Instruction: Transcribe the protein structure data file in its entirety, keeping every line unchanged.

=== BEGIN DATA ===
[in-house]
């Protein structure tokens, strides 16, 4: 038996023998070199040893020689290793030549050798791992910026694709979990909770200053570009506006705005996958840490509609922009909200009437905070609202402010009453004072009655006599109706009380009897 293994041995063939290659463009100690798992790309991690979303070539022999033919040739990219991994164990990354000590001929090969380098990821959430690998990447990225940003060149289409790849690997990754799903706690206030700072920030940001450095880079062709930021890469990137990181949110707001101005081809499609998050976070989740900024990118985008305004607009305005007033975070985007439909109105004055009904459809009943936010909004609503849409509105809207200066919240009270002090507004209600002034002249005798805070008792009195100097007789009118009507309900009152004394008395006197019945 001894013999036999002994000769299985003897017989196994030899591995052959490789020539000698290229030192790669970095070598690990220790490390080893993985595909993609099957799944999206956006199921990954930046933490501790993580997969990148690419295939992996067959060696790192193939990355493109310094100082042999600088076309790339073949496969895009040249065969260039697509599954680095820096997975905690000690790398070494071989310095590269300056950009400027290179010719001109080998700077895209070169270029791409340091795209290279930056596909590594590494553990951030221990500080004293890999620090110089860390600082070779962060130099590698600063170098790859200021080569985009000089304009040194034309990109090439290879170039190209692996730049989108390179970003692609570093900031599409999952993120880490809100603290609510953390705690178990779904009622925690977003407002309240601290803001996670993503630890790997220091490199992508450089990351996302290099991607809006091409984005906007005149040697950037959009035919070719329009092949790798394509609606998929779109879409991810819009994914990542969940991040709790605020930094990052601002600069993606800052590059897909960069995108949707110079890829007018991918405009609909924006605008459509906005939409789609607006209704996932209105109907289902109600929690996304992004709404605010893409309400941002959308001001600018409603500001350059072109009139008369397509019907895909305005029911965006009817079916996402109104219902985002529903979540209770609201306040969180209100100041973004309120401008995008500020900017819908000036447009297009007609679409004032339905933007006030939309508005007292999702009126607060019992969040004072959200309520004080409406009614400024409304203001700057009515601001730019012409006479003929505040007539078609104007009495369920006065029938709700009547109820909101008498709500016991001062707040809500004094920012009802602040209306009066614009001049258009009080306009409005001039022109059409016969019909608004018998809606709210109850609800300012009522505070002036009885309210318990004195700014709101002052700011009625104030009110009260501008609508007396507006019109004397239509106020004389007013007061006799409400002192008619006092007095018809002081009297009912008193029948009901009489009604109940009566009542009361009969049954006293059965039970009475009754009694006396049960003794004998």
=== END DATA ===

[in-house]
């Protein structure tokens, strides 16, 4: 038996023998070199040893020689290793030549050798791992910026694709979990909770200053570009506006705005996958840490509609922009909200009437905070609202402010009453004072009655006599109706009380009897 293994041995063939290659463009100690798992790309991690979303070539022999033919040739990219991994164990990354000590001929090969380098990821959430690998990447990225940003060149289409790849690997990754799903706690206030700072920030940001450095880079062709930021890469990137990181949110707001101005081809499609998050976070989740900024990118985008305004607009305005007033975070985007439909109105004055009904459809009943936010909004609503849409509105809207200066919240009270002090507004209600002034002249005798805070008792009195100097007789009118009507309900009152004394008395006197019945 001894013999036999002994000769299985003897017989196994030899591995052959490789020539000698290229030192790669970095070598690990220790490390080893993985595909993609099957799944999206956006199921990954930046933490501790993580997969990148690419295939992996067959060696790192193939990355493109310094100082042999600088076309790339073949496969895009040249065969260039697509599954680095820096997975905690000690790398070494071989310095590269300056950009400027290179010719001109080998700077895209070169270029791409340091795209290279930056596909590594590494553990951030221990500080004293890999620090110089860390600082070779962060130099590698600063170098790859200021080569985009000089304009040194034309990109090439290879170039190209692996730049989108390179970003692609570093900031599409999952993120880490809100603290609510953390705690178990779904009622925690977003407002309240601290803001996670993503630890790997220091490199992508450089990351996302290099991607809006091409984005906007005149040697950037959009035919070719329009092949790798394509609606998929779109879409991810819009994914990542969940991040709790605020930094990052601002600069993606800052590059897909960069995108949707110079890829007018991918405009609909924006605008459509906005939409789609607006209704996932209105109907289902109600929690996304992004709404605010893409309400941002959308001001600018409603500001350059072109009139008369397509019907895909305005029911965006009817079916996402109104219902985002529903979540209770609201306040969180209100100041973004309120401008995008500020900017819908000036447009297009007609679409004032339905933007006030939309508005007292999702009126607060019992969040004072959200309520004080409406009614400024409304203001700057009515601001730019012409006479003929505040007539078609104007009495369920006065029938709700009547109820909101008498709500016991001062707040809500004094920012009802602040209306009066614009001049258009009080306009409005001039022109059409016969019909608004018998809606709210109850609800300012009522505070002036009885309210318990004195700014709101002052700011009625104030009110009260501008609508007396507006019109004397239509106020004389007013007061006799409400002192008619006092007095018809002081009297009912008193029948009901009489009604109940009566009542009361009969049954006293059965039970009475009754009694006396049960003794004998």